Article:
Hospitality Properties Trust (HPT) pays out a dividend yield north of 8%. The company has been able to increase its annual payout for 7 years now. Considering how strong US equities remain and how Hospitality Properties Trust has performed over the past decade, we can see dividend investors becoming interested here.
A high-yielding REIT such as Hospitality Properties Trust is not an investment. HPT is a volatile stock. Dividend per share numbers for example now exceed the firm's earnings per share numbers. Furthermore gross margins over the past decade have dropped from 55% to 39% so the presence of a clear competitive advantage is doubtful, to say the least. Dividend investors should be looking to protect the downside here at all costs.
As we can see from the chart below, investors will be looking for a reverse head and shoulders pattern to play out here. The 200-day moving average here may act as support for the right shoulder of the pattern if stocks continue to rally. What is encouraging is the increase in buying volume last month plus the higher right shoulder. Both of these signs are usually a sign of strength for the stock.
If the inverse head and shoulders pattern was to fail, investors should watch the October's low which is a key support level. Assuming we stay above that level, let's look at the dividend to see how stable it is.
The REIT as mentioned pays out an 8%+ yield. The growth of the dividend though over the past 12 months is 2% as the firm in recent years has usually only increased the payout by $0.01 per quarter. The 5 years dividend growth rate for example comes in at 2.2%. Although the CPI inflation rate has dropped to around 1.5%, we would be looking for more dividend growth from Hospitality Properties Trust to ensure purchasing power remains protected going forward.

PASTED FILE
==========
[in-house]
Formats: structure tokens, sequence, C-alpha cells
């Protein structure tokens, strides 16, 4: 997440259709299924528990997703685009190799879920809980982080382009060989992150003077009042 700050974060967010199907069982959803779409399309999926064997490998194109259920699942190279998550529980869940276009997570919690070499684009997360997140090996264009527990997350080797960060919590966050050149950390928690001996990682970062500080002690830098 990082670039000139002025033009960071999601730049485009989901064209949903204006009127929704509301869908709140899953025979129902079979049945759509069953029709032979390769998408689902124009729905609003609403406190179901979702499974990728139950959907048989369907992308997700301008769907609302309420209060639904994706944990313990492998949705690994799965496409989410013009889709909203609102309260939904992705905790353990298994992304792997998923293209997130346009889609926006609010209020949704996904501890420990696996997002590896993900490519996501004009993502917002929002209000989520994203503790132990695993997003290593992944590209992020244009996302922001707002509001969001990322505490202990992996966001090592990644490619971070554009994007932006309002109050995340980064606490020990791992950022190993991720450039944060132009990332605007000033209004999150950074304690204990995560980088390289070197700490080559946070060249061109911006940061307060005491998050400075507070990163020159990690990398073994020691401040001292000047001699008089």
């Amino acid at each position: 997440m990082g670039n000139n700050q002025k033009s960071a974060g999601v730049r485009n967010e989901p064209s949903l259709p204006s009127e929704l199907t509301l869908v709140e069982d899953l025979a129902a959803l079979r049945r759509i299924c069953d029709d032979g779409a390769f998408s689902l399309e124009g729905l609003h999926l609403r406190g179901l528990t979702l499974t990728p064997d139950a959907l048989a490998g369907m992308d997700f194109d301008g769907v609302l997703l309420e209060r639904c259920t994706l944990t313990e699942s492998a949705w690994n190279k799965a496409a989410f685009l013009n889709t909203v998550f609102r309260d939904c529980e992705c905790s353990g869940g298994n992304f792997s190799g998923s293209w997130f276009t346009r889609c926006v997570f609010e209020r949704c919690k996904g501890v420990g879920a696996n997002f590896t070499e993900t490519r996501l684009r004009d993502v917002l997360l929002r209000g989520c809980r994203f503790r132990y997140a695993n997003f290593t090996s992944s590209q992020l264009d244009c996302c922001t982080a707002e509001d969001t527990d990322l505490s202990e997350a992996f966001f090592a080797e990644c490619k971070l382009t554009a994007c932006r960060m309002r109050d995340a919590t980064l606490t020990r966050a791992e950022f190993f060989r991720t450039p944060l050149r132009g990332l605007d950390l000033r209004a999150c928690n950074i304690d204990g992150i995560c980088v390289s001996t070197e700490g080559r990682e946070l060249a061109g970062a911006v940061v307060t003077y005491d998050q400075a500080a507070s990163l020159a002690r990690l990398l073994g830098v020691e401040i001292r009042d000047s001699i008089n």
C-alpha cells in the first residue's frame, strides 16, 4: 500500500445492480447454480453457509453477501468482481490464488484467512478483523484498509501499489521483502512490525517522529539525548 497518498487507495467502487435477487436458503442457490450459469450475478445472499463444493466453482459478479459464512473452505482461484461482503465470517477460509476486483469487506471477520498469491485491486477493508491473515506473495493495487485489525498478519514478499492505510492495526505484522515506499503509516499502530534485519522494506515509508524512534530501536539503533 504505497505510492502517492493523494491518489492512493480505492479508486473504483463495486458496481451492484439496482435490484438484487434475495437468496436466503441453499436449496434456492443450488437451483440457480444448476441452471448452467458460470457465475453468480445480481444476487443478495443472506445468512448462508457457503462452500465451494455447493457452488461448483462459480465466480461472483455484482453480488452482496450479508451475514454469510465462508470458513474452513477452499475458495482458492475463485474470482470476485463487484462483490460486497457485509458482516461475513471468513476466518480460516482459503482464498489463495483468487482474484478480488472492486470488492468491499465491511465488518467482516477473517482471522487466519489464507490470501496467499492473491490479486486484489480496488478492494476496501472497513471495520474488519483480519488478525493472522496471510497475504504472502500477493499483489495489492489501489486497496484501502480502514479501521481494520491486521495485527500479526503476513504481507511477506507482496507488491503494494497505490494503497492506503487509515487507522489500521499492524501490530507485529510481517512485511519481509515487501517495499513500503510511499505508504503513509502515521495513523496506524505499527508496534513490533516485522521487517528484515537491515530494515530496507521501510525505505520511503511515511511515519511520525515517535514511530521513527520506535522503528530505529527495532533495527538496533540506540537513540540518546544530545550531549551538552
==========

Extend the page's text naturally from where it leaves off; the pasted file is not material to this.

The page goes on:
The dividend payout ratio lets us know whether the company is making enough money to support the dividend. We like to calculate this ratio off both earnings and cash. At the end of the day, cash pays the dividend and not earnings. The dividend payout ratio from earnings is 59% and from free cash flow is 58%. The latter number is the lowest it has been since 2009. Right in the sweet spot and attractive.
What we have looked at so far though is backward-looking to an extent. Free cash flow and the payout ratio are both trending in the right direction but we still need more indicators on whether that dividend can continue to be increased. We look to how the interest coverage and debt to equity ratios have been trending as well as future earnings expectations to give us some insight on how dividend growth will trend going forward.
Hospitality Properties Trust has a debt to equity ratio of 1.60 and an interest coverage ratio of 2.01. Both of these key metrics have been trending in the wrong direction. When a company has an interest coverage ratio of 2 or lower, it puts extra pressure on the firm to keep on growing its pre-tax earnings. As a result, management does not have the luxury of a few poor earnings misses in the quarters ahead.
Although net earnings are expected to hit $1.88 per share this fiscal year (which would be a $0.75 increase on 2018), earnings expectations for 2019 have been trending downwards.
Therefore one would feel that this stock (to keep on paying out that dividend) would need for things to go right for it in order for the dividend to continue to grow. We have already touched on the interest coverage ratio. On the balance sheet, it is also evident that liabilities are growing faster than assets.
The share price should rise along as earnings accompany it. On these type of plays, it is always about keeping tight stops. As many investors have found out the hard way, the dividend becomes immaterial to a large extent if one is left holding the bag with a position that is deeply underwater.
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Disclosure: I/we have no positions in any stocks mentioned, and no plans to initiate any positions within the next 72 hours. I wrote this article myself, and it expresses my own opinions. I am not receiving compensation for it (other than from Seeking Alpha). I have no business relationship with any company whose stock is mentioned in this article.